Writing with no soul is what I’m describing. Writing that does everything right except provide human connection.
Those people have their black belts in writing.
Now they need to find their voice and get down to some real work and get some writing done.
Caitlyn, of the North., you have your voice. I am not sure how to point it out, but I feel it in my marrow that you’ve got your voice. I read your words and I hear a person speaking to me. You are in your words. No one can teach you how to do that, but I will encourage it with all of me that I have left. It’s that, whatever that is, turns words into magic.
If this isn’t already your practice, I hope you mumble, “fuck off,” somewhere in your mind to anyone who says you need to work on it. They’re a bunch of low-sodium Slim Jims with their fingers busy being stuck in something, and you have no reason to listen to them. If they have any advice or tricks for clarity or effectiveness, or for the meta-writer work we need to do sometimes — yay, Patreon! — then file those bits of information away as appropriate. But treat anything they have to say about your voice as an expression a little bit of jealousy and a little bit of self-absorption: there might be something useful in it, but probably not exactly what they’re saying.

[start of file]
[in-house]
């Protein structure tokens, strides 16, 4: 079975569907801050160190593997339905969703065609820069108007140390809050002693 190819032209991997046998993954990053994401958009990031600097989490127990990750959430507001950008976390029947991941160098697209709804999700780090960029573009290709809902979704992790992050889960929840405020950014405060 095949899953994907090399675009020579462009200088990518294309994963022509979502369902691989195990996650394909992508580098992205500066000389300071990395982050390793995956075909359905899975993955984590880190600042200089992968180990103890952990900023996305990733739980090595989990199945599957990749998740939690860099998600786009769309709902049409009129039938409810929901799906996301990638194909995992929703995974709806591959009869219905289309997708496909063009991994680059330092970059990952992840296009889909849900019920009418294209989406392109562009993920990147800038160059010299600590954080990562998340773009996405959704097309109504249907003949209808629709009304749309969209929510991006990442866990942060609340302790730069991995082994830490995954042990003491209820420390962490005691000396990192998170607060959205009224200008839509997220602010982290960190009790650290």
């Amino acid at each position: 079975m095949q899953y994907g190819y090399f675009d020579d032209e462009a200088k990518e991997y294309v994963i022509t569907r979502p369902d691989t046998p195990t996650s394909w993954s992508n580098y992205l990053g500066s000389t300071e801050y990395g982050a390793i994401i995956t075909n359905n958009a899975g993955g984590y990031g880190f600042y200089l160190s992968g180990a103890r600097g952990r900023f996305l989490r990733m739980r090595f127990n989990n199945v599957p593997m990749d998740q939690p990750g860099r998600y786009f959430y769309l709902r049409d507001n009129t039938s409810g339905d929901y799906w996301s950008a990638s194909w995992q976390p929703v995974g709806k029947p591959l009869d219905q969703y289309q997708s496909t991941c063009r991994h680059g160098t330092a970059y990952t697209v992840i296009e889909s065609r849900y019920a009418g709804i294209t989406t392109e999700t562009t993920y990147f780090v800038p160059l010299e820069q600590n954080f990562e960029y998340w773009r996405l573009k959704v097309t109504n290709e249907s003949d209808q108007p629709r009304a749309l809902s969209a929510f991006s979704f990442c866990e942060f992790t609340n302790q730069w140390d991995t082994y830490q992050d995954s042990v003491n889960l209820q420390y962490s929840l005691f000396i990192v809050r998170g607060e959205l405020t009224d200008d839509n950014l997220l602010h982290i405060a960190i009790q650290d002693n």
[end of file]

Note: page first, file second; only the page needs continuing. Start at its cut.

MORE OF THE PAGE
Keep doing what you do, Caitlyn, of the North.. You’re doing the right thing.
Because black belts. You know how to write. Stop trying to be a writer and be a writer. Time to work.
Keep in touch, if it please you to do so.
Ever wondered if periods of cultural renaissance move in cycles? Ever wished you could describe your writing as a “gut punch”? Do the words, “the banjo: good EDM instrument” make little enough sense that the universe should be imploding right now?